It also looked to me that you implied that over-the-air TV watching was in decline when you wrote of “That trend is only going to strengthen going forwards.” But, looking carefully, I see that you are making a claim about relatively declining revenues, not about declining numbers of users.

      (2) You wrote that “broadcast TV is rapidly becoming an obsolete technology” and you joke about “a hut somewhere with an old rabbit-ear TV.” So your take on it is that over-the-air TV is a technological loser. That’s been my experience too; I plugged a plastic home antenna into my computer and could only receive a few crap channels. But Palko and Sethi report OTA digital TV as being as good or better than cable TV. So this seems to be a key point of disagreement: is broadcast TV becoming “obsolete” or not?

      (3) You wrote that “sooner or later, they’re going to lose their access to free-to-air broadcast TV. They won’t like it, but there’s pretty much nothing they can do to prevent it.” Palko writes, “The technology is doing fine in the marketplace.” His story of a successful technology and a busy market that might be killed by lobbyists, is a bit different from your story of a declining technology which can’t be propped up because its users have little political clout. Same projected outcome, perhaps, but a much different story.

  6. Rajiv Sethi says:

    Felix, here’s what you wrote about people who ever watch free-to-air TV:

    “Maybe they have a hut somewhere with an old rabbit-ear TV in it.”

    If this your perception of the OTA audience, you’re completely missing the source of its growth. There’s huge potential consumers’ surplus in OTA TV broadcasts, just as there continues to be in OTA radio. This is especially true for mass audience events. Broadcasters cannot capture OTA consumers’ surplus the way that cellphone companies can, which constrains the amount that they can bid for spectrum. But this is precisely why the highest bidder does not reflect a proper accounting of costs and benefits, and why an open auction is not the most efficient way to allocate spectrum.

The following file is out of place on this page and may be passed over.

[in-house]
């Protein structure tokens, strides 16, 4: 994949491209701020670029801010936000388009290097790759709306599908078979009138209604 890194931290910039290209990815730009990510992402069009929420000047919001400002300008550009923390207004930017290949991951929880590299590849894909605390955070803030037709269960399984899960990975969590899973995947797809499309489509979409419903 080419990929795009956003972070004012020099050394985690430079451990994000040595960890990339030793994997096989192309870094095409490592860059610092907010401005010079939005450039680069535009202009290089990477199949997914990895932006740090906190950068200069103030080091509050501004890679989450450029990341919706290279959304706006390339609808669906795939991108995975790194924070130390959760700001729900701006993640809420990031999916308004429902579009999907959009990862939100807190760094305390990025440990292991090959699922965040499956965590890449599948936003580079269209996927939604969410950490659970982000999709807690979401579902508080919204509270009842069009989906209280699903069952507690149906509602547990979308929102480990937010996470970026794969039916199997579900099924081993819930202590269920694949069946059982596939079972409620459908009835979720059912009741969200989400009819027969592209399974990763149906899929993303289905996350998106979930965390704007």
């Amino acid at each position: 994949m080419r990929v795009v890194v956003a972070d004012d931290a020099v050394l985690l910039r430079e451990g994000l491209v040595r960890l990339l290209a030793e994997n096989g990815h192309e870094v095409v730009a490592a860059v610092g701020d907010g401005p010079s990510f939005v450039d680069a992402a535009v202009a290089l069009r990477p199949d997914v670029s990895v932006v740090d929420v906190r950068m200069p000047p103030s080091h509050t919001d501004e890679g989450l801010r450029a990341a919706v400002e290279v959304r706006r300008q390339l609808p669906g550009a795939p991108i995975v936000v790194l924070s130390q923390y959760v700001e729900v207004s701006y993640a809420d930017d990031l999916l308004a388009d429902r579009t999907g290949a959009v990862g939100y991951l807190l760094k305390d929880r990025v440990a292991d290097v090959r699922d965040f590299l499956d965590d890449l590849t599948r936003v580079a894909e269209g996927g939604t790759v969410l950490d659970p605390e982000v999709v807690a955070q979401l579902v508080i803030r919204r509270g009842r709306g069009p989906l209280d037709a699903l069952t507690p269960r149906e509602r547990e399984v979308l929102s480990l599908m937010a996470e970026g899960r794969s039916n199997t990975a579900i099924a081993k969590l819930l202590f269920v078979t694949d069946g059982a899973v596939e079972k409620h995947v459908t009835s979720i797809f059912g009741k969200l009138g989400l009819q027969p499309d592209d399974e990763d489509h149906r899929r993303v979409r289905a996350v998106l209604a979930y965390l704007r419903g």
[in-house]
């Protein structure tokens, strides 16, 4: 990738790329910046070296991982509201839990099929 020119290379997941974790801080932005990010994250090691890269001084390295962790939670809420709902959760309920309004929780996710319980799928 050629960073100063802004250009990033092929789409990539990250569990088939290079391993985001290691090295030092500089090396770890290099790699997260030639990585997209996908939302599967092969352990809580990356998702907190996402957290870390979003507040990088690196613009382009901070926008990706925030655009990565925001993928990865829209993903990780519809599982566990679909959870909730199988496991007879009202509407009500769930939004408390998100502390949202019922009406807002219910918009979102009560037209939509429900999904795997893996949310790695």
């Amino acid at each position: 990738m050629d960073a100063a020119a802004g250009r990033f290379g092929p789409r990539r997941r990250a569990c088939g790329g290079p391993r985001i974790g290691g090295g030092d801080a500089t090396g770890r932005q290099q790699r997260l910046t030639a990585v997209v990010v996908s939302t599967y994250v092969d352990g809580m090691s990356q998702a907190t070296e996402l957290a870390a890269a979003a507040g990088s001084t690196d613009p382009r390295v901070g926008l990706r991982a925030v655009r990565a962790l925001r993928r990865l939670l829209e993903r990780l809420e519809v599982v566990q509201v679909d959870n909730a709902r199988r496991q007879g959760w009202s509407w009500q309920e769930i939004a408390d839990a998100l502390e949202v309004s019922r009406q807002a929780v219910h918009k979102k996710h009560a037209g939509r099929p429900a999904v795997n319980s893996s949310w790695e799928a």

• Rahul says:

      Can you elaborate on why a spectrum auction is not efficient here? I do not understand your argument.

      • Rajiv Sethi says:

        Because bidders differ in the extent to which they can appropriate the value that their activity creates. If broadcast TV generates high value but only a small portion of this can be recouped by the provider through advertising revenues, then bids by broadcasters will be low. Most of the value created accrues to consumers and not providers. If cell phone providers can charge for service and appropriate a greater portion of the value they create, they could bid higher even if they generate less value in the aggregate. See the update to this post for more details:

        And follow the link to my exchange with Robin Hanson on this topic. It’s an important issue that is mostly neglected in this debate.

        • Another way to describe it is that the FCC is selling off this spectrum *for us*. But they don’t get to know how much we value the services that will be provided by the winner. so they go based just on the up front money.